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History is real. Let's teach it that way.

Updated: Jun 5, 2022

by James Fieseher, M.D.

"You’re welcome. As my father used to say, zzzzzz” ~ Prof. Cuthbert Binn.

If you were wondering, Cuthbert Binn taught “The History of Magic” at Hogwarts. In J. K. Rowling’s story, Prof. Binn taught the subject for many, many years until he died in his sleep. After that, his ghost taught the subject droning on as boringly as he did when he was alive.

The sanitized version of history is just as boring. Everyone knows that Paul Revere warned the minutemen at Concord and Lexington that “the British are coming.” George Washington was our first President after we became an independent nation. He could never tell a lie, which stemmed back to his childhood when he admitted to his father that he chopped down the cherry tree.

Except none of that actually happened.

When Paul Revere rode out on April 18, 1775, he was warning the citizens of Concord that the “regulars” or “redcoats” were coming, not the "British." The “regulars” were the red-coated soldiers from England, not the colonial militia. At the time, Concord was part of the Massachusetts colony and everyone, even the minutemen (militia) considered themselves to be British colonists. His fellow rider, William Dawes warned the minutemen in Lexington and unlike Revere, was not captured.

The first government to unite the 13 colonies after we gained independence was under the "Articles of Confederation." Our first President under the Articles of Confederation in November 1781 was John Hanson. Mr. Washington became the first elected President under the articles of the Constitution on April 30, 1789. That story about the cherry tree was fabricated by a minister after George Washington’s death.

Real history, with all its twists and turns is interesting. When we examine American history, with all its flaws and fumbles, the story that eventually emerges becomes truly something to behold. Keeping the “warts” on the nation’s founders helps us all to realize that we don’t have to be perfect to create something other nations can only dream of.

Our first national government under the Articles of Confederation was a failure. But our founders learned from those mistakes and were able to create the Constitutional system we still use today. But even this system is imperfect, as our founders understood. For example, disagreements over slavery and the treatment of slaves threatened to cancel the birth of the nation. So, the founders compromised, but they also provided for amendments and refinements for future generations to learn from those past mistakes and make a better government.

Not only could our founders never imagine the problems that future generations would encounter; they had problems in their own time that couldn’t be solved. Foremost was the topic of slavery and what to do with the thousands of enslaved people, some from families imported from Africa since 1619. Despite the high talk of freedom and equality, many of those White Americans still held onto European notions and prejudices against people with darker complexions. Confronting that reality is the first step in overcoming it.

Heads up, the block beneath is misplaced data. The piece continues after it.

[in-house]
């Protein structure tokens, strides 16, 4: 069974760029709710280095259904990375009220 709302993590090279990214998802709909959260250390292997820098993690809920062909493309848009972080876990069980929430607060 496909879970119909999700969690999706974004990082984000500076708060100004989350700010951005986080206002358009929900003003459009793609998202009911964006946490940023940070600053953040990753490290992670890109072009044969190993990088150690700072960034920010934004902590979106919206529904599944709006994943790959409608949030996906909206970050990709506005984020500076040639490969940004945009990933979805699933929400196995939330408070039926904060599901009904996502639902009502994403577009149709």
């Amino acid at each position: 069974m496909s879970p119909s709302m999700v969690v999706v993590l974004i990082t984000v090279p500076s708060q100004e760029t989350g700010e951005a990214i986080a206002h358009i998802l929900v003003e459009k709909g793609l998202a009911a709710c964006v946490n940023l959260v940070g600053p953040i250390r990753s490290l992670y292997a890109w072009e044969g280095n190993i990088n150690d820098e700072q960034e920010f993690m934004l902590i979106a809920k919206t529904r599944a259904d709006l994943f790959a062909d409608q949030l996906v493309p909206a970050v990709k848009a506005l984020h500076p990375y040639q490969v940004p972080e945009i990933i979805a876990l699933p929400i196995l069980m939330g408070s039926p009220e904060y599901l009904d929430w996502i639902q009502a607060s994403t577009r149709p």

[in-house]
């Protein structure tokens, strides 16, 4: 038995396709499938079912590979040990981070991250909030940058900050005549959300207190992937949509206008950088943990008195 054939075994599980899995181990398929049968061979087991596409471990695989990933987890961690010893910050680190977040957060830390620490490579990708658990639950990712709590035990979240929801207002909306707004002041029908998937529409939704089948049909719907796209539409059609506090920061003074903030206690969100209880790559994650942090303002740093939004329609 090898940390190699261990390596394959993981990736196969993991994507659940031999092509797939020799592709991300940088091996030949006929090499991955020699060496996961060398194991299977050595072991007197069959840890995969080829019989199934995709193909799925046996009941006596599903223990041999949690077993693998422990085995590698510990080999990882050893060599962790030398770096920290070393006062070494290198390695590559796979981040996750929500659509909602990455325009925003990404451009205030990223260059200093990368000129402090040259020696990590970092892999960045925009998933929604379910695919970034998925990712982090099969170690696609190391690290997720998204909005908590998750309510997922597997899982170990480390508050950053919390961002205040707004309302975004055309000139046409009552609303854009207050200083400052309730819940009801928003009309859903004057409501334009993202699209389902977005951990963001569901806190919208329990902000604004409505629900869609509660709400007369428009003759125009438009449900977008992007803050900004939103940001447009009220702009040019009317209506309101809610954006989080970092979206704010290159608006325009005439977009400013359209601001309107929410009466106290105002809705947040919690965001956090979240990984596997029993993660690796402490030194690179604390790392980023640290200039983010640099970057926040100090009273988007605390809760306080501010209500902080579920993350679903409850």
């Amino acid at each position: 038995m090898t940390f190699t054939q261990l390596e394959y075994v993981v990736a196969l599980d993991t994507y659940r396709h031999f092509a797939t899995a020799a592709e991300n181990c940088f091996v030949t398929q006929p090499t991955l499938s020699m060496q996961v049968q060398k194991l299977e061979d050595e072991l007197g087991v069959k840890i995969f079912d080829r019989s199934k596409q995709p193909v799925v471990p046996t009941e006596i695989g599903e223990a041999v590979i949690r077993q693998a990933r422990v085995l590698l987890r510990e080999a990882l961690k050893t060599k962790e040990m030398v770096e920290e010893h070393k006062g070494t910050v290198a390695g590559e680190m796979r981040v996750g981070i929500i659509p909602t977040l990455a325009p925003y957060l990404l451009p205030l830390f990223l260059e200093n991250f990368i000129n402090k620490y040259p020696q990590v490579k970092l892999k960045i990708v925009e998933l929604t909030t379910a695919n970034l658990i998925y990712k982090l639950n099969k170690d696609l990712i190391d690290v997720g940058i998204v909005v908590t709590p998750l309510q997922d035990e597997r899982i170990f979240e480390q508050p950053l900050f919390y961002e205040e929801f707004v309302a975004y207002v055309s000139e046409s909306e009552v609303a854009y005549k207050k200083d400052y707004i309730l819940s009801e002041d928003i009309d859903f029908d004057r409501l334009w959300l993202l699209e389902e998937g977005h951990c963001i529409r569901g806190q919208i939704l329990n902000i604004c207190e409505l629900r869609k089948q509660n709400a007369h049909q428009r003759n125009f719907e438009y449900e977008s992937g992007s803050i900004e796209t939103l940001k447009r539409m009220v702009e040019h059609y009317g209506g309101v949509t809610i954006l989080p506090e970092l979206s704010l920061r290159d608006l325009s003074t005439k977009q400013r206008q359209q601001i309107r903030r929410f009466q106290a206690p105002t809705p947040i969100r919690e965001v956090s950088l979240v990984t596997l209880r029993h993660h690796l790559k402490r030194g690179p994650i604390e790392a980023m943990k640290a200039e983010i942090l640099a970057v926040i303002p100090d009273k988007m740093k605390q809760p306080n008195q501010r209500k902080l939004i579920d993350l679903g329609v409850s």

Today we still struggle with racial inequality and injustice that has been a part of our history since Colonial rule. Sanitizing our history by restricting what can or cannot be taught only deepens the injustice and is itself a form of racism. If you’ll forgive the unintentional pun, our history becomes colorless and uninteresting. It becomes something akin to the boring lessons of Professor Binn’s history class, with only a ghost of reality.

We need to give our teachers the freedom to teach history like it’s real, because it is. Showing the flaws and the warts of our history doesn’t take way from our accomplishments, it enriches them. Realizing that our forebears were real people who made mistakes helps us to see them as human, like ourselves. Our founders successfully and often brilliantly, avoided past mistakes, but at the same time encountered and created new problems along the way. Hannah Arendt would say that is the very nature of the human condition.

The problems we face today: racism, partisanship, “cancel culture,” and disinformation (to name a few) are nothing new. The settings may have changed as well as the labels, but those problems have been with us for a while. Hiding them or punishing those who teach the truth are worthy of Putin’s authoritarianism. History has shown that such deception has a way of catching up over time.

By teaching history in its true, “unadulterated” form, we not only gain a better understanding of the conditions under which those historical figures lived, we can relate to many of those same problems they faced and had to overcome to achieve great results. We are and will be a part of that history.

“You’re welcome.”

Dr. Fieseher’s column originally appeared in Foster’s.


About the author:

Doctor Fieseher is a retired primary care physician living in Dover.

"Before I became a physician, I was a high school science teacher, so teachers have always held a special place in my heart for the work that they do. As history and geography have always been hobbies of mine, I felt that teaching history should engender the same sense of accuracy and attention to details that are so important in medicine. Since doctors need to be honest and transparent with their patients as a means to gain and retain their patient's trust, the same is just as important for teachers to win the trust of their students."

"I was prompted to write about the importance of teaching history as it really happened to further strengthen the trust between students and their teachers. Besides, the more we know about the details in our history, the more we can be proud of the men and women who shaped the government and culture we have today."


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